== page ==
What is Success?

A regenerative culture

A Regenerative culture is one that is actively regenerating the ecosystems we inhabit.

Regenerating our ecologies looks like:

  • Being able to drink wild water again! Actively and consciously enhancing the quality of our wild waters with targeted planting and restoration projects.

  • Growing the fertility of our soils, so that they grow more fertile and nutritional each year instead of less.

  • Increasing the quality of our air, seeking to replace the toxic fumes of tailpipes and smokestacks with the wild smells of meadows and forests.

  • Local food activation festivals where we gather to set up community gardens, food forests and other direct restoration projects.

  • Regenerating our ecologies would create environments that foster more diversity of life on our planet (reversing the extinction acceleration trend). For example, evidence is mounting that shows that the incredible diversity and life of the amazon happened precisely because of the humans stewarding those lands. Nature was made more abundant and fertile (ability to give life) because of the human inhabitants.

  • And so much more joy to be had as we heal together.

Regenerating our socials systems looks like:

  • Providing free (and paid) educational opportunities to reskill and support those seeking to join the transition and open-sourcing everything we can to remove participation barriers.

  • Creating economic systems that are directly governed by consenting participants. Where the "freedom to exit" is high and barriers to opt-into and out-of various social and economic systems are a basic human right.

  • Co-create economic systems that deliberately redistribute collective wealth and incentives for the wellbeing of people, planet and shared prosperity. Where the members of these systems govern directly what an economic system ought to prioritize. So, instead of an extreme minority using subsidies, government contracts, etc to enrich an even more extreme minority of society; we can instead have transparent, fraud resistant, and directly democratic financial systems.

  • etc.

We get what we measure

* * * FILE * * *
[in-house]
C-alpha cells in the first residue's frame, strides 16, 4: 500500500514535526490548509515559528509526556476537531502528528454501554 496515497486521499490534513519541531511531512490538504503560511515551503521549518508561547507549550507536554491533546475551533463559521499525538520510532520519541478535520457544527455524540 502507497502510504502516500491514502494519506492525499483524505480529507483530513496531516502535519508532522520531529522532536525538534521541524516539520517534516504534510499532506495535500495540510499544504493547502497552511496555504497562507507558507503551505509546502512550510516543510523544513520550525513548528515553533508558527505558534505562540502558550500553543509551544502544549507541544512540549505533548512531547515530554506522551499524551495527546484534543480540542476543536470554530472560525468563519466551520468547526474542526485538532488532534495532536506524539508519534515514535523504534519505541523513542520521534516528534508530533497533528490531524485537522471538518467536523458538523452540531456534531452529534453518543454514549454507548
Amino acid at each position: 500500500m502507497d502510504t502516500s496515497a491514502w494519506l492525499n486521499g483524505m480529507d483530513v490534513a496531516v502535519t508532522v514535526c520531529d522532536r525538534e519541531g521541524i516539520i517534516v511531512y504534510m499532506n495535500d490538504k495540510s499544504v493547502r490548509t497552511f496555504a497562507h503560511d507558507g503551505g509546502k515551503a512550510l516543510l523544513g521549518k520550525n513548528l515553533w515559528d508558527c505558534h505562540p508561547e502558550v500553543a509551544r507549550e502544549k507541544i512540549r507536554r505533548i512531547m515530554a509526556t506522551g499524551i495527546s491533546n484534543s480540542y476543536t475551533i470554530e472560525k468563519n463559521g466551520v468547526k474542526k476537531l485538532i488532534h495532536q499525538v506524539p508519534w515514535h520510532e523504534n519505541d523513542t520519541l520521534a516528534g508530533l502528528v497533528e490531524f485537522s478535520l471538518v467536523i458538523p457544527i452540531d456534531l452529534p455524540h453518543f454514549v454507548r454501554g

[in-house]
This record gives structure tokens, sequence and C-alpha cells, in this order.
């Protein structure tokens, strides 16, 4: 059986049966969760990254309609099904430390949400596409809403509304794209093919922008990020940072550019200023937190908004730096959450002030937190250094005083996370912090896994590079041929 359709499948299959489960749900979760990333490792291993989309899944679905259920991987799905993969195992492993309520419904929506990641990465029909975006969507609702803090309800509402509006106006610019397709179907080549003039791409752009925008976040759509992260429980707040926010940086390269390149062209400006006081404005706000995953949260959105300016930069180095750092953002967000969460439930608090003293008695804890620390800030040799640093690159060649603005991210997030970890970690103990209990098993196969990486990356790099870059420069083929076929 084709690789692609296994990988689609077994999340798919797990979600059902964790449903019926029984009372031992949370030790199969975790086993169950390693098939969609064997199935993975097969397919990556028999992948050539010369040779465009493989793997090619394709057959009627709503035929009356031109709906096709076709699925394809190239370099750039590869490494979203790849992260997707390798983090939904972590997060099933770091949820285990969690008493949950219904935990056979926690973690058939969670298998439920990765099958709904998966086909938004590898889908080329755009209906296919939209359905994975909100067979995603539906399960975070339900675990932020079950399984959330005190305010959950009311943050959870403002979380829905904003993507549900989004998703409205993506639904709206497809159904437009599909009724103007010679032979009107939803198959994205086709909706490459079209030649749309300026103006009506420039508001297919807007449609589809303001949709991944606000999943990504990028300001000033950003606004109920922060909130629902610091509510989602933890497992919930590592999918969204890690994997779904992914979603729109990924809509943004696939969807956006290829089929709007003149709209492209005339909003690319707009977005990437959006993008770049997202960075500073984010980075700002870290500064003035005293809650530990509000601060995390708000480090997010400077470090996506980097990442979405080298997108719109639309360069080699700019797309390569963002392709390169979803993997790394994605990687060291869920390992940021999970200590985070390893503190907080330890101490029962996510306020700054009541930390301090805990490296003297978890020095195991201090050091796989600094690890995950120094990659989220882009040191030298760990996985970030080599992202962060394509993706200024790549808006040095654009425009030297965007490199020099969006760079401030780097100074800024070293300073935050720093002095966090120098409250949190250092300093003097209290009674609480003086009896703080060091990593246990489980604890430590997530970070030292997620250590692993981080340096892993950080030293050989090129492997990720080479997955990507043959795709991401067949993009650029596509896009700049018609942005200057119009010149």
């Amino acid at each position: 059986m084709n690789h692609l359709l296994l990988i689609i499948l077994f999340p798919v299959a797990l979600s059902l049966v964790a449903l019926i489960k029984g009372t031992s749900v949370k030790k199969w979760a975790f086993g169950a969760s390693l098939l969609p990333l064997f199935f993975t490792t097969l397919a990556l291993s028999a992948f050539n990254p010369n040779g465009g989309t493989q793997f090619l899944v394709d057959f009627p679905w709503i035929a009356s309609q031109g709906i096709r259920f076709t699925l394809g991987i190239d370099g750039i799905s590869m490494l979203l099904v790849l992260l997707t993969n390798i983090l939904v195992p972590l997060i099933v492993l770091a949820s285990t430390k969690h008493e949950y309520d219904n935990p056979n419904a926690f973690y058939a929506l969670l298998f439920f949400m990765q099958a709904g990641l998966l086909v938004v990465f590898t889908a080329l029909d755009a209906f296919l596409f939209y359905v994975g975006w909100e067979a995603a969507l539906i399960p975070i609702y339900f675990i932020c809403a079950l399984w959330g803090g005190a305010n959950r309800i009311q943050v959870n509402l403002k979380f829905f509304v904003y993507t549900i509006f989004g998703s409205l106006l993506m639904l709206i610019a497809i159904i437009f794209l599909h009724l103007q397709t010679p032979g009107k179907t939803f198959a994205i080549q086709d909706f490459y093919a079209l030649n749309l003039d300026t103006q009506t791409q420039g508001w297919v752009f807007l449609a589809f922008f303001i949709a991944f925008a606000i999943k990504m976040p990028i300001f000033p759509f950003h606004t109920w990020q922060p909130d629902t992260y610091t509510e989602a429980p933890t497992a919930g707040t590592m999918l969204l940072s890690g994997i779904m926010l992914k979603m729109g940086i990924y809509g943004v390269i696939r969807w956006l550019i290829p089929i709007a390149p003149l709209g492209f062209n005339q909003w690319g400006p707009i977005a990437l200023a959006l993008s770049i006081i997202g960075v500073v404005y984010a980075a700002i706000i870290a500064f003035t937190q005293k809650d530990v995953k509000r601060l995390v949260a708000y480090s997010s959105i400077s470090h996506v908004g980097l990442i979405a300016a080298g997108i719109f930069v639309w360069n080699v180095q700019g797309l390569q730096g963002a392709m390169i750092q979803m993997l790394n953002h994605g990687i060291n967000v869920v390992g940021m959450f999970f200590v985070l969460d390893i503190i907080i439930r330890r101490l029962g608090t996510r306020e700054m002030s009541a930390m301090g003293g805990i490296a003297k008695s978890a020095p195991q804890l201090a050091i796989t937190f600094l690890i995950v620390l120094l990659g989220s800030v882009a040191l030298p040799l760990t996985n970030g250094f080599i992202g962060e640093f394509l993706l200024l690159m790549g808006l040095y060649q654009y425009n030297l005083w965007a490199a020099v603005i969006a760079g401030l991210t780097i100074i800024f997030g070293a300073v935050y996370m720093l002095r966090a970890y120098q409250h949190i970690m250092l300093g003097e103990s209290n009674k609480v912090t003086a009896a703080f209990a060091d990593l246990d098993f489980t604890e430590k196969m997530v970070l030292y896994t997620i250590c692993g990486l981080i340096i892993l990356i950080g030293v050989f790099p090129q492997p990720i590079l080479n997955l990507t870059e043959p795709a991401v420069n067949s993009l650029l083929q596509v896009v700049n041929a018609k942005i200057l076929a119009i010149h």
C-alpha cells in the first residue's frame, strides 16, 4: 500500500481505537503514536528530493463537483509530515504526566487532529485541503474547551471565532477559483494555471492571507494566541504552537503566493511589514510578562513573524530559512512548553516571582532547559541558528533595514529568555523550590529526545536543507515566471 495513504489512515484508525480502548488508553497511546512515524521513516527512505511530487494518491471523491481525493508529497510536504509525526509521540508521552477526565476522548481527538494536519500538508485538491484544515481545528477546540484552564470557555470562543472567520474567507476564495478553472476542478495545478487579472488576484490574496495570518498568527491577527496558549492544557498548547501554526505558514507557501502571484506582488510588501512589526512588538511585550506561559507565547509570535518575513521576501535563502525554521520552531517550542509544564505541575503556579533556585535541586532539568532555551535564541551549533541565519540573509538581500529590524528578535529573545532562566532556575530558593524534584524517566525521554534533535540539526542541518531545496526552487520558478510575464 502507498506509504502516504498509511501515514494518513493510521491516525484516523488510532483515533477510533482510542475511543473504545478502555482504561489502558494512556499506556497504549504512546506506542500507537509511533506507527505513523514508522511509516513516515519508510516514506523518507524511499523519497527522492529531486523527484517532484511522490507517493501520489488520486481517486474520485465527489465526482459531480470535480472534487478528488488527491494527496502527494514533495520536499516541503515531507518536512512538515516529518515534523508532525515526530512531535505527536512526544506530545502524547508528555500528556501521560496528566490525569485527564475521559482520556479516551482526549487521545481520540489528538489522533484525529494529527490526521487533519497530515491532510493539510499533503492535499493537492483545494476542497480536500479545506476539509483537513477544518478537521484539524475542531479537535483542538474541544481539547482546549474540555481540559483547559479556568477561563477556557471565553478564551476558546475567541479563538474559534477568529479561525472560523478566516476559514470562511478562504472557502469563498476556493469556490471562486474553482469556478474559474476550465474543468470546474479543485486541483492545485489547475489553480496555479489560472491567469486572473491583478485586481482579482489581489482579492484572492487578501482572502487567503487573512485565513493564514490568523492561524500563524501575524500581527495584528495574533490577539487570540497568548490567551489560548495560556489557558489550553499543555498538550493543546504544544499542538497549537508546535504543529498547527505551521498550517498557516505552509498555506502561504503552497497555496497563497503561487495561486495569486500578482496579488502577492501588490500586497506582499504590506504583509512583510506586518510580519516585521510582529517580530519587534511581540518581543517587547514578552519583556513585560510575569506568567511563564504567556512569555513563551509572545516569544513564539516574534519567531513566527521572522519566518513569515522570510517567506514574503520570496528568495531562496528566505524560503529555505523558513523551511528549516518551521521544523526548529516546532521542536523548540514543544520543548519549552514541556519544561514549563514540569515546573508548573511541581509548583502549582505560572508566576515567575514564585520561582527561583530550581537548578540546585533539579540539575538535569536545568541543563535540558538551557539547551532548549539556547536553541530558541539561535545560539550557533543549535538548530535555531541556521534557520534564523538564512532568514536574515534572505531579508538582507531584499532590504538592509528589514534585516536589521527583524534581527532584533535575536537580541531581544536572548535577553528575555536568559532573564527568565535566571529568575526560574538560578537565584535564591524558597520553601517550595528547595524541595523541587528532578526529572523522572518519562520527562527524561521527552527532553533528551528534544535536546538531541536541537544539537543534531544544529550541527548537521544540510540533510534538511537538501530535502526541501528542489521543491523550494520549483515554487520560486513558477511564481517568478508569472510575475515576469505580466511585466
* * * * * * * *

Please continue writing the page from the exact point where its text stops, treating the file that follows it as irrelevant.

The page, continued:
In order to build an economic system that automatically rewards and incentivizes regenerative actions, we need to improve how we measure what regeneration actually is.

QUEST Help improve our measurement capacity and tools by adding new functionality to track meaningful metrics regarding regeneration. Build alliances with groups tracking these insights so that we have better information to evolve our economic systems with (e.g. to get better at directly compensating regenerative actions). Learn about Quests here.

SEEDS Economy Dashboard

  1. Orientation & Seasons

    1. Next Regenerative Roundtable & Season Start date

    2. End of current governance & voting cycle

    3. Go Live readiness (community, tech, and economy) when all are at 100 we are ready for "Go Live"

  2. People Community and governance insights:

    1. Community size & growth (people, businesses, regions, etc)

    2. Gratitude flows (gratitude given & Seeds distributed)

    3. Governance insights (passed proposals, current proposals, active voters, total proposals passed, etc)

  3. Planet

    Where Seeds funding is going to support a diversity of Regenerative actions:

    1. Education

    2. Land Care

    3. Local Food

    4. Reforestation

    5. Social Equality

    6. Healthcare

    7. Healthy Water

    8. Depollution

  4. Prosperity

    Finance and economic metrics:

    1. Current and historical price of Seeds

    2. Target price for "Go Live"

    3. Total Seeds in circulation and Seeds planted (out of circulation)

    4. Seeds sold from the Seeds Sale

    5. Total Seeds distributed to Alliances, Campaigns, and Ambassadors

Regional and Village Dashboards

We measure globally (the dashboard above) and we measure regionally (below dashboards).

What we measure regionally can be more nuanced and culturally specific than what we measure globally.

Regionally is where we can apply frameworks like Meta Integral's MetaImpact model, Kate Raworth's Doughnut Economics or others to track our impact.

We can then use these models to measure and coordinate our resources locally towards subsidizing, financing, and encouraging a wide diversity of regenerative impact.

SEEDS Regions

This also create a generative positive feedback loop. As groups/ villages/ regions/ projects/ businesses who are the most regenerative with the funds they receive, will receive more funding to do more regeneration with.

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